29_fig4In 2015, fourth-graders in the Northeast, on average, had the highest reading scores (228), followed by students in the Midwest (224), South (223), and West (217). Similarly, eighth-graders in the Northeast, on average, had the highest scores (270), followed by those in the Midwest (268), and the South and West (263, each). Among twelfth-graders, those in the Northeast and Midwest had higher average scores (292 and 291, respectively) than those in the West and South (287 and 286, respectively). (Figure 4) None of these average scores were above the “basic” level of achievement. (See Definition section for further information.)

State and Local Estimates

Note: NAEP differs from most state assessments, in that it uses a sampling procedure where only some students are selected to participate, and no student is administered all questions. State-level scores are derived using statistical methods that impute a student’s range of likely scores on the whole test, given their performance on selected items.

International Estimates

International estimates of reading literacy for 4th-grade students are available from the 2011 Progress in International Reading Literacy Study (PIRLS) assessment, which compares the scores of U.S fourth-graders to their peers in 44 different countries.
International estimates of reading literacy for 15-year-olds are available from the Program for International Student Assessment (PISA) are available in the Performance of U.S. 15-Year-Old Students in Reading, Mathematics, and Science Literacy in an International Context report.

National Goals

The No Child Left Behind Act, signed into law in January 2002, requires states to set performance standards for multiple subjects, including reading, and requires that each state measure students’ progress in reading and mathematics every year from grades three to eight, and at least once in grades 10 to 12. Each state is expected to make adequate yearly progress toward meeting standards, and all children are expected to meet or exceed minimum proficiency standards, as defined by the state, within twelve years.

What Works to Make Progress on This Indicator

The U.S. Department of Education, Institute of Education Science’s What Works Clearinghouse provides reports that evaluate research on beginning reading (for students in grades K–3), and adolescent literacy (for students in grades 4-12), including curricula and instructional strategies. As stated on the Clearinghouse web site, “These curricula and strategies are intended to increase skills in alphabetics, reading fluency, comprehension, and general reading achievement.”

In an international study involving 15-year-olds from 14 developed countries, students whose parents regularly discussed political or social with them scored an average of 16 points higher on a comprehensive reading assessment, controlling for differences in socio-economic background.[13]

Also, see Child Trends’ LINKS database (“Lifecourse Interventions to Nurture Kids Successfully”), for reviews of many rigorously evaluated programs, including the following which have been shown to be effective:

Related Indicators

Definition

Reading proficiency refers to performance on the National Assessment of Educational Progress (NAEP) Reading Assessments. Scale scores range from 0 to 500, with a standard deviation of 100. In 1996, NAEP started allowing testing accommodations for students with disabilities and for limited English proficient students. Accommodations may include extra time, one-on-one administration, use of magnifying equipment, translation of assessments, or the use of bilingual dictionaries and are determined by state and district policies. Beginning in 2002, all NAEP assessments allow accommodations. Only students currently enrolled in school are assessed.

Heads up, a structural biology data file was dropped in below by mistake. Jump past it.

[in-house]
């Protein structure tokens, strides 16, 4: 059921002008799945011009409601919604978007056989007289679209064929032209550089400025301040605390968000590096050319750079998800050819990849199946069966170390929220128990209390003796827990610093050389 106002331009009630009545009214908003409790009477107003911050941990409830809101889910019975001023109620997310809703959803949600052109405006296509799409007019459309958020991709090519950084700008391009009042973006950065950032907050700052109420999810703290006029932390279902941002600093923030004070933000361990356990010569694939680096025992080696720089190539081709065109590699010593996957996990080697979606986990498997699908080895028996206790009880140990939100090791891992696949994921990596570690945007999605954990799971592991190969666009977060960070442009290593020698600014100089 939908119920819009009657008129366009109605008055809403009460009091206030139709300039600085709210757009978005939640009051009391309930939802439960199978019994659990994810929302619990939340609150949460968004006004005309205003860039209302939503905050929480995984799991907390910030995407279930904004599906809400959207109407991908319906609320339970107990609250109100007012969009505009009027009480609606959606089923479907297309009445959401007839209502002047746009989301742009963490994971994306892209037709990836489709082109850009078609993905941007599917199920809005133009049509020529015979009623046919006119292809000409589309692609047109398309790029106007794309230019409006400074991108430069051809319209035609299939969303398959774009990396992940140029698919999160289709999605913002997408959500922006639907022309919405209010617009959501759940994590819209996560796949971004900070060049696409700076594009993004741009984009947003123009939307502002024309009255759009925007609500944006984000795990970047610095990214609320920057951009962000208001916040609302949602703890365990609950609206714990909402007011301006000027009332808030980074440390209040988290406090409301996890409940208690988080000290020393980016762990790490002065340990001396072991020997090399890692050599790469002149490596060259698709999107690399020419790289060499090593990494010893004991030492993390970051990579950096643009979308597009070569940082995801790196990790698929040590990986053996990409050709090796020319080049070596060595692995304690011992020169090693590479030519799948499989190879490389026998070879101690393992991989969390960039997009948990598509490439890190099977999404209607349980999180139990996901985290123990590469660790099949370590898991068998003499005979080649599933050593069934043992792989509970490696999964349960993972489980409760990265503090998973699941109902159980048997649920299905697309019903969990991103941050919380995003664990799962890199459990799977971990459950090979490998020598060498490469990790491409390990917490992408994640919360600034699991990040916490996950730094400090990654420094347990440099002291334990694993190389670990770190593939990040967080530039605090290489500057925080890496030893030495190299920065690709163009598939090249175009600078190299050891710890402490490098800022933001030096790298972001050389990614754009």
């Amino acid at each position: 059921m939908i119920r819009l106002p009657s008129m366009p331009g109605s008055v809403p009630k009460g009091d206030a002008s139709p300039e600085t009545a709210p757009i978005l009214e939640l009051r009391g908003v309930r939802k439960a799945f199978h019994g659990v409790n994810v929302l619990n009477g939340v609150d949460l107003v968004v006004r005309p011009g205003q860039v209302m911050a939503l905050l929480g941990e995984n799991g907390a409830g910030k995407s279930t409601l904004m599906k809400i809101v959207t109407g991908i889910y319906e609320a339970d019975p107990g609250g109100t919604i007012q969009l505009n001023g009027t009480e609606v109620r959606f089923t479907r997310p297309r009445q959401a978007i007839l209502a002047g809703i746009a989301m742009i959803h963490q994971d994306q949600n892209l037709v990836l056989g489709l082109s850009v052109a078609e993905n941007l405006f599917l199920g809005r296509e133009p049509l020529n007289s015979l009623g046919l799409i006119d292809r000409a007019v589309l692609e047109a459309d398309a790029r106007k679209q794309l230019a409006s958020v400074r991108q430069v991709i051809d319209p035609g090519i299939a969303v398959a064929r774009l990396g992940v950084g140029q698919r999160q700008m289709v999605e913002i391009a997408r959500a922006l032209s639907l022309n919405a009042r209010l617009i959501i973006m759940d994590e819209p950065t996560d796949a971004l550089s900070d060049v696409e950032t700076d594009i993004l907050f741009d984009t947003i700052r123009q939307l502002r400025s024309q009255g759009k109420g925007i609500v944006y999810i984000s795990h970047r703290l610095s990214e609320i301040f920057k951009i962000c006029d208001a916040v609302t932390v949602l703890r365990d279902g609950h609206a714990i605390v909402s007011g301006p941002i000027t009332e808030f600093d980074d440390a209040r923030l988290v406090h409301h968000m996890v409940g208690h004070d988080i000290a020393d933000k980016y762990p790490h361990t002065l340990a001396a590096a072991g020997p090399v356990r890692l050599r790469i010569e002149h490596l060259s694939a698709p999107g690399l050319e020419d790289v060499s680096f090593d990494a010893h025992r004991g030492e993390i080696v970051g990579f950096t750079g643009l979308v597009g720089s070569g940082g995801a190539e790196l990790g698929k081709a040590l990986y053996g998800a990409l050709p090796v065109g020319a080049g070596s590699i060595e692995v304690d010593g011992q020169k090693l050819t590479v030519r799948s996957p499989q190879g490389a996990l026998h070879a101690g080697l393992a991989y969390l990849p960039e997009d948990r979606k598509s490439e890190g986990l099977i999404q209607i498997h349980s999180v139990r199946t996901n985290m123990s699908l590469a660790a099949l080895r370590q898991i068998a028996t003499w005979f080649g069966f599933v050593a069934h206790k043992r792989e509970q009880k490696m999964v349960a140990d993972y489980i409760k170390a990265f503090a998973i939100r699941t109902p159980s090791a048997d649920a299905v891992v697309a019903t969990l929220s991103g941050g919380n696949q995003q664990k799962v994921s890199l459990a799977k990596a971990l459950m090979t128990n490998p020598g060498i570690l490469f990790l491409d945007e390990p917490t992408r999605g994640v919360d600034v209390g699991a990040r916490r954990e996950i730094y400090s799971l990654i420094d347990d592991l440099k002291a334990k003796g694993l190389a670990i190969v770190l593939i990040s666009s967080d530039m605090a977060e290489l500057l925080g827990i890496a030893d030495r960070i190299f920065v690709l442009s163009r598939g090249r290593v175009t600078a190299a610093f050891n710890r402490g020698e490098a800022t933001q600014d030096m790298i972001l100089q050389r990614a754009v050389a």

NAEP also reports scores by achievement levels: Basic, Proficient, and Advanced. Cut-off scale scores for these levels, and descriptions of what students are expected to know and do in reading at each level, at fourth, eighth, and twelfth grades, are available from the Nation’s Report Card website.

Data Source

U.S. Department of Education, Institute of Education Sciences, National Center for Education Statistics. National Assessment of Educational Progress Reading and Mathematics Assessments (NAEP), 2015, 2013, 2011, 2009, 2007, 2005, 2003, 2000, 1996, 1992, and 1990 Reading Assessments. Accessed through the NAEP Data Explorer at http://nces.ed.gov/nationsreportcard/naepdata/

Raw Data Source

National Assessment of Educational Progress

http://nces.ed.gov/nationsreportcard/

 

Appendix 1 – NAEP Reading Average Scale Scores,3 Grade 4: Selected Years, 1992-2015

1992 1994 1998 1998 2000 2002 2003 2005 2007 2009 2011 2013 2015
No Accommodations Permitted1 Accommodations Permitted1
Total 217 214 217 215 213 219 218 219 221 221 221 222 223
Gender
Male 213 209 214 212 208 215 215 216 218 218 218 219 219
Female 221 220 220 217 219 222 222 222 224 224 225 225 226
Race/Hispanic Origin2
White 224 224 226 225 224 229 229 229 231 230 231 232 232
Black 192 185 193 193 190 199 198 200 203 205 205 206 206
Hispanic 197 188 195 193 190 201 200 203 205 205 206 207 208
Asian/Pacific Islander 216 220 221 215 225 224 226 229 232 235 235 235 239
American Indian 211 214 207 202 204 203 204 202 205 205
Other 219 223 223 225 226 227 227 227
Free/Reduced-Price School Lunch Program Eligibility
Eligible 198 196 193 203 201 203 205 206 207 207 209
Not eligible 227 227 226 230 229 230 232 232 235 236 237
Information not available 227 223 225 226 230 232 233 236 235 237 236
English Language Learner Status
ELL 198 196 193 203 201 203 205 206 207 207 209
Not ELL 227 227 226 230 229 230 232 232 235 236 237
Type of School
Public 215 212 215 213 211 217 216 217 220 220 220 221 221
Nonpublic 232 231 233 232 231 234 235 234 235 234 235
1992 1994 1998 1998 2000 2002 2003 2005 2007 2009 2011 2013 2015
No Accommodations Permitted1 Accommodations Permitted1
Region
Northeast 224 225 228 228 228 227 228
Midwest 222 222 224 223 222 223 224